The present study aimed to comprehensively explore the usability and feasibility of a 3-week video game-based dexterity training using the LMC in the early rehabilitation phase of stroke patients. We show for the first time that the LMC is a usable tool, measured by the SUS. In addition, stroke patients demonstrated good compliance to the training protocol and were strongly motivated throughout the 3-week training, underlining high feasibility. In addition, hand strength and dexterity significantly improved, both at the level of function and activities/participation.
The reasons why the LMC is usable are multifold. First, LMC is a small, lightweight, USB powered device which can be plugged-in in every computer. Second, the installation of the integrated software is user friendly. Third, no expert technician is needed since there is no need to attach markers of the device to the hands, making the tool beneficial in its use as compared to other VR upper limb tools such as virtual gloves or exoskeletons (45–47). Fourth, the fact the LMC system is relatively cheap, and easy to purchase it may be easily integrated into the home setting. Interestingly, in contrast to Iosa et al. (15), in our sample, also patients with moderately impaired cognitive abilities were included. They also managed to act well with the LMC further underlining its high usability.
Compliance and Active Participation
Compliance rate was high (87%) and while the only previous LMC study did not report data on compliance rates (15), we consider this high feasibility of VBT with LMC. Active participation level scores were in line with Iosa et al. (15). The slight decrease in PRPS scores after the seventh training session could result from lack of progression in game level difficulty, as all attainable levels were attained after 2 weeks. Such progression in difficulty next to variance and challenge in games is needed to increase the efficacy and compliance. Another reason could be that the LMC is at some point perhaps not sensitive enough anymore to the quality of movement and misses crucial information on upper limb motor recovery (48). For example, the LMC registers the movements as “performed well,” while the real-world movements are still not optimal or contain compensation strategies (49). This could affect the level of challenge in the VBT. Nevertheless, the level of active participation remained very good throughout the training program, but it should be kept in mind that the VBT with LMC was performed in the presence of a therapist during hospitalization and therefore possibly attributing to a high participation level of the patients.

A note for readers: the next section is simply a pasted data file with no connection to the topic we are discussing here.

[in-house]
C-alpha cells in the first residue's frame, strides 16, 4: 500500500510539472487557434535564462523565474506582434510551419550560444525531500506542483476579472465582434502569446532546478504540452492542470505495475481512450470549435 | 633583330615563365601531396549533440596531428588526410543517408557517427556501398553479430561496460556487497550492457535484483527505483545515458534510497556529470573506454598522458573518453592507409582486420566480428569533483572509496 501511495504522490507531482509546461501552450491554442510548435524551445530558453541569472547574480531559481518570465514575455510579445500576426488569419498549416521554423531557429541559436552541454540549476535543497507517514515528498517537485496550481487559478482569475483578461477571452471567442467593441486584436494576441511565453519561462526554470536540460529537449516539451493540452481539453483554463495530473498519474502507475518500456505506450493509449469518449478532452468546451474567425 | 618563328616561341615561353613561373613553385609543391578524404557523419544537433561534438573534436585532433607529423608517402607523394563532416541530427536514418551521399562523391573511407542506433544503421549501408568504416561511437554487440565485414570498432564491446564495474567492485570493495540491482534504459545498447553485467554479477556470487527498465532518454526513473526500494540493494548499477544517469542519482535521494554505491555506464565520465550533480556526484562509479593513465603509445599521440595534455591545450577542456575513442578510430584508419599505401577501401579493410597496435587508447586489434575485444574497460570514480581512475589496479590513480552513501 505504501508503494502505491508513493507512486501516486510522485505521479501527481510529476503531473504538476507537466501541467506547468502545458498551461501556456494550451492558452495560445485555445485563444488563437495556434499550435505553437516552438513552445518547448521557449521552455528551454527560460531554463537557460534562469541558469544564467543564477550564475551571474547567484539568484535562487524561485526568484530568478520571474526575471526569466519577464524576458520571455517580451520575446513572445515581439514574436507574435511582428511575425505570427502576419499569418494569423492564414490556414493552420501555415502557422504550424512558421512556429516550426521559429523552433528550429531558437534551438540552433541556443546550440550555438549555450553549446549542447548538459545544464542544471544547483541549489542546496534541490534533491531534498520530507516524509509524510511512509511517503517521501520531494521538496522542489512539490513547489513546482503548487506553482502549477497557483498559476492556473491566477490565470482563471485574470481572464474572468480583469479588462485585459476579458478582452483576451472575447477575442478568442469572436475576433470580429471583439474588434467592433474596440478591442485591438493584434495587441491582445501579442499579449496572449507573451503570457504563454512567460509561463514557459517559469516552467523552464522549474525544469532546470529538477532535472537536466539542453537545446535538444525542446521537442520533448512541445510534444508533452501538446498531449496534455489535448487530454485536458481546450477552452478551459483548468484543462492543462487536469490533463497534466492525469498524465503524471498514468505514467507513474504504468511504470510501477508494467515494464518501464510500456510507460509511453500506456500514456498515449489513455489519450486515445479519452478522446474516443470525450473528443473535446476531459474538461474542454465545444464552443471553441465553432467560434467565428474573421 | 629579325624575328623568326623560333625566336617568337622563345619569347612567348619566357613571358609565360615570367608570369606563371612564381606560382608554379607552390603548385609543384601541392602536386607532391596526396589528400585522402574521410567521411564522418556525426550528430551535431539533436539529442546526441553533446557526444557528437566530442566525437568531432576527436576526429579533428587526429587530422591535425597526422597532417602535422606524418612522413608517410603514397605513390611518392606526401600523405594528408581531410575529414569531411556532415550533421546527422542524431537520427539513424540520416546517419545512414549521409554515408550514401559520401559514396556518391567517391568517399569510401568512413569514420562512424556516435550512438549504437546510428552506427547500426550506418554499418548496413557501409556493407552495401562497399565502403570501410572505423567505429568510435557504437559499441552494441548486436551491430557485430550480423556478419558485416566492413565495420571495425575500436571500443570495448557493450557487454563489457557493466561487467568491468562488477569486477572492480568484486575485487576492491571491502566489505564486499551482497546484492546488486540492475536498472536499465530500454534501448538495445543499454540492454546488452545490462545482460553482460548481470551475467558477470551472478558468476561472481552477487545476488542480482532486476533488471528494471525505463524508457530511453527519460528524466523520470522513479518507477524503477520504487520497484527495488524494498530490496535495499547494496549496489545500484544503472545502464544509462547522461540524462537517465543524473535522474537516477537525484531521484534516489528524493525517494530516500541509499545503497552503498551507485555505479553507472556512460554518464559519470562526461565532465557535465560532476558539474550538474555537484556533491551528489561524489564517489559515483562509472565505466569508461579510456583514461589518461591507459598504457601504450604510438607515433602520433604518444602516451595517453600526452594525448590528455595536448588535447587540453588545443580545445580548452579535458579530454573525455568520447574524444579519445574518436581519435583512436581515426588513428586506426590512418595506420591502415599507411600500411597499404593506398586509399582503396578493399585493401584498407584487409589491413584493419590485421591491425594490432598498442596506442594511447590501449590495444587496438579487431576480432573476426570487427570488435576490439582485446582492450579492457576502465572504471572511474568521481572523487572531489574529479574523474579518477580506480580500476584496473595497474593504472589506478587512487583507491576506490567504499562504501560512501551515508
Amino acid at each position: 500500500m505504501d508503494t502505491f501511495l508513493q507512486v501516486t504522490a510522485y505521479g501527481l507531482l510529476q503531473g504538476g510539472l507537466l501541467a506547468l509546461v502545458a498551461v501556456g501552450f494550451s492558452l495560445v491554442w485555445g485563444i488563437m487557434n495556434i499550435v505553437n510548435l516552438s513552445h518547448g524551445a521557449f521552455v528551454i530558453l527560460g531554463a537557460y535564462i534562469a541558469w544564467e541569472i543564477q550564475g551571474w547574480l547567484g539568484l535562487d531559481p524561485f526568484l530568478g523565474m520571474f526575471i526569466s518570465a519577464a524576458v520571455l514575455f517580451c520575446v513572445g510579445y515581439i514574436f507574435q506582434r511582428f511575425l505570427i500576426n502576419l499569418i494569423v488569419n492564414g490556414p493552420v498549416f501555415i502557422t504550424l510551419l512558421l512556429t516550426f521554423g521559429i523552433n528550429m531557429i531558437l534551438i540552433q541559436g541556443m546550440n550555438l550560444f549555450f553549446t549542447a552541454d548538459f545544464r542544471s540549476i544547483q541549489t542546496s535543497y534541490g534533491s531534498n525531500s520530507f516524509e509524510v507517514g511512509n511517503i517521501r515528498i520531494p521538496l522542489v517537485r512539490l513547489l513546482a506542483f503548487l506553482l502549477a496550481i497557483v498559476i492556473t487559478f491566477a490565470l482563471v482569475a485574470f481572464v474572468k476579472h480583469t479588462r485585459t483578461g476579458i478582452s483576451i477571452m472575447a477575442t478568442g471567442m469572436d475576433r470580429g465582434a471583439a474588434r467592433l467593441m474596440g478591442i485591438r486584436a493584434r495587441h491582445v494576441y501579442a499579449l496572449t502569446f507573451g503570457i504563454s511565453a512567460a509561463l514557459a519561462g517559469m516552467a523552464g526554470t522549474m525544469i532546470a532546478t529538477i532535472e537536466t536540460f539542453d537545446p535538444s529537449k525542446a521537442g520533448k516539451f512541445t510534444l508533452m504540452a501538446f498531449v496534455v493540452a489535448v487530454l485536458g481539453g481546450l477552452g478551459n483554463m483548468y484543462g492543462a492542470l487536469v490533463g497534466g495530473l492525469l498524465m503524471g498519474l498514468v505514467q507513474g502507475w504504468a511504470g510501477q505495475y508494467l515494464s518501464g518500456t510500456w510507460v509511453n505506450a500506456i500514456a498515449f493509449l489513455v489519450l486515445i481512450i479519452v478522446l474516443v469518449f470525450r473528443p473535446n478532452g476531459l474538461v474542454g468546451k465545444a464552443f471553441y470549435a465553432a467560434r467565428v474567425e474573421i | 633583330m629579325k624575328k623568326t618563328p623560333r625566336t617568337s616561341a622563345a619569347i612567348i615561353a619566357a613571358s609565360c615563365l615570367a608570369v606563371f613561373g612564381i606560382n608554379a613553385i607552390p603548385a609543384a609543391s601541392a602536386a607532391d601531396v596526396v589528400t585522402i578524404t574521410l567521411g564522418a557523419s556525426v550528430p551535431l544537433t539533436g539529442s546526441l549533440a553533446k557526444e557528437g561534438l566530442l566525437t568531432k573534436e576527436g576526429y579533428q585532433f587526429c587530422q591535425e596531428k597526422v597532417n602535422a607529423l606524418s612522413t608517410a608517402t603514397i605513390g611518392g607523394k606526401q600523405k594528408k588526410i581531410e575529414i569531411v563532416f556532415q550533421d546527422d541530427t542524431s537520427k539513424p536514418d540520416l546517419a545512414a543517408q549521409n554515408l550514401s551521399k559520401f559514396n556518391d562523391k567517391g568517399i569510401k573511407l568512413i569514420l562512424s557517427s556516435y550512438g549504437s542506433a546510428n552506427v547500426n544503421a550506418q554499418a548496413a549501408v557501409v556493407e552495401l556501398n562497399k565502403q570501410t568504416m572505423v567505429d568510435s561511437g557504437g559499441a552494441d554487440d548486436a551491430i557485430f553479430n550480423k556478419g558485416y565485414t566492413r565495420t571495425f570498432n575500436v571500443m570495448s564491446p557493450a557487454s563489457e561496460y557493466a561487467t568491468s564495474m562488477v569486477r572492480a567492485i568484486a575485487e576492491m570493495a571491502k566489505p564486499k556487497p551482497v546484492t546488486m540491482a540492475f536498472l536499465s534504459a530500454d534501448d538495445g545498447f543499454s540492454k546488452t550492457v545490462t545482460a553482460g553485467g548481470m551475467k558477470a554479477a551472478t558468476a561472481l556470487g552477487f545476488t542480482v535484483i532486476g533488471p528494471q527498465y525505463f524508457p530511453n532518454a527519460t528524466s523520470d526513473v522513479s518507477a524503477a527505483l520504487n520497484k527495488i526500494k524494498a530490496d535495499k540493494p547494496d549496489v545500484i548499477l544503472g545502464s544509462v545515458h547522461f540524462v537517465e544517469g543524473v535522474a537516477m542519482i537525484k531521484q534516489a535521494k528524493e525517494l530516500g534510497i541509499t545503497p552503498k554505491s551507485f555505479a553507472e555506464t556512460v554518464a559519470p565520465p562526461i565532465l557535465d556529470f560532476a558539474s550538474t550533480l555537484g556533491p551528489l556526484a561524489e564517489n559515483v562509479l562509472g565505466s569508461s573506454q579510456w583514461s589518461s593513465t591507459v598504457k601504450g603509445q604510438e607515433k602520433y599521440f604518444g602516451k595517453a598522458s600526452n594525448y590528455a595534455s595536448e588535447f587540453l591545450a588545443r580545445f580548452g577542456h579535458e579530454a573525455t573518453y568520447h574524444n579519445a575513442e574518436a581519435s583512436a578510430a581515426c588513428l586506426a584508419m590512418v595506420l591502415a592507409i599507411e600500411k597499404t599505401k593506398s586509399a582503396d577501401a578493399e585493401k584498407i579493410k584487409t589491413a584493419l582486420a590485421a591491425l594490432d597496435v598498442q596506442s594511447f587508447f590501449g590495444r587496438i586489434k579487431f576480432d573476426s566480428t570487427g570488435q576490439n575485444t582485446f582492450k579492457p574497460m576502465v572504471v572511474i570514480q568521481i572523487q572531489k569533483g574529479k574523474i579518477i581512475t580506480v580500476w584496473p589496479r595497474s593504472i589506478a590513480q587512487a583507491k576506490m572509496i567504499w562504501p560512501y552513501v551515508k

Other studies have examined VBT delivered in the home environment of chronic stroke patients (50, 51). Piron et al. used a tele-rehabilitation approach using two computers, a camera, and a magnetic transmitter/receiver to deliver remote upper limb training in chronic stroke patients with favorable results. All participants completed the intervention, but exact compliance rates were not reported (50). Standen et al. implemented upper limb training with a virtual glove with LEDs and an infrared camera, which proved feasible. However, considerable variation was found both in terms of duration of use (1.46–70% of the recommended duration) and the number of days used (10–100%) (51). In our study, we found high compliance rates and good participation, showing that the LMC system, relatively cheap and simple compared to these systems, is feasible already in the early rehabilitation phase in an in-patient setting. However, home-based implementation of the LMC in the early rehabilitation phase needs further study to determine if compliance rate and active participation would also be acceptable.
From the viewpoint of the therapist, we found that participants were not always completely capable to perform the VBT independently. Visual, verbal, and physical instructions were sometimes needed to support participants. Most therapist instructions were related to depth perception in the VR environment. This is indeed already described previously that stroke patients may experience difficulties in perceiving objects in a 3D environment (52). The gameplay instructions were not embedded in the games and personal progress was not recorded in the software. This prompted the need for a therapist to switch between games, record the personal progress, and intervene when there were technical problems with the LMC. Proposed improvements from patient-reported suggestions are in line with these limitations.